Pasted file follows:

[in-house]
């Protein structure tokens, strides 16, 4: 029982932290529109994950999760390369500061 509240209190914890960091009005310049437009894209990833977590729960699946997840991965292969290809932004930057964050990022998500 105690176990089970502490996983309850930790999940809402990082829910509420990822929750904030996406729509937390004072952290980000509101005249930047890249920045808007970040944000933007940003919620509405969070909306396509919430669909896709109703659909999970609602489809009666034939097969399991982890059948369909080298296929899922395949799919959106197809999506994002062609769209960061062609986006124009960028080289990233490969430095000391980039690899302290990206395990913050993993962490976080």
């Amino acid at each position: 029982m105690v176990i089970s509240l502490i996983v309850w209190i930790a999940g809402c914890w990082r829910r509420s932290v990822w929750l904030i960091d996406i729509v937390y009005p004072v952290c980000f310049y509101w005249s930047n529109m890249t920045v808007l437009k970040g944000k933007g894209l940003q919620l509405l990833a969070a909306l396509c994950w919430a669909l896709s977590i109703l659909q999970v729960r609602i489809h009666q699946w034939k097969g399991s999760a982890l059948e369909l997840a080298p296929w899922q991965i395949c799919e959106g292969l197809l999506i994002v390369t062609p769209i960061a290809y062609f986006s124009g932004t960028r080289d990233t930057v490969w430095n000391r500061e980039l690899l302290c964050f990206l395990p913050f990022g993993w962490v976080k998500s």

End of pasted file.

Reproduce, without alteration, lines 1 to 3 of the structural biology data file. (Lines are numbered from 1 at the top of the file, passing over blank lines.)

[in-house]
């Protein structure tokens, strides 16, 4: 029982932290529109994950999760390369500061 509240209190914890960091009005310049437009894209990833977590729960699946997840991965292969290809932004930057964050990022998500 105690176990089970502490996983309850930790999940809402990082829910509420990822929750904030996406729509937390004072952290980000509101005249930047890249920045808007970040944000933007940003919620509405969070909306396509919430669909896709109703659909999970609602489809009666034939097969399991982890059948369909080298296929899922395949799919959106197809999506994002062609769209960061062609986006124009960028080289990233490969430095000391980039690899302290990206395990913050993993962490976080």
């Amino acid at each position: 029982m105690v176990i089970s509240l502490i996983v309850w209190i930790a999940g809402c914890w990082r829910r509420s932290v990822w929750l904030i960091d996406i729509v937390y009005p004072v952290c980000f310049y509101w005249s930047n529109m890249t920045v808007l437009k970040g944000k933007g894209l940003q919620l509405l990833a969070a909306l396509c994950w919430a669909l896709s977590i109703l659909q999970v729960r609602i489809h009666q699946w034939k097969g399991s999760a982890l059948e369909l997840a080298p296929w899922q991965i395949c799919e959106g292969l197809l999506i994002v390369t062609p769209i960061a290809y062609f986006s124009g932004t960028r080289d990233t930057v490969w430095n000391r500061e980039l690899l302290c964050f990206l395990p913050f990022g993993w962490v976080k998500s």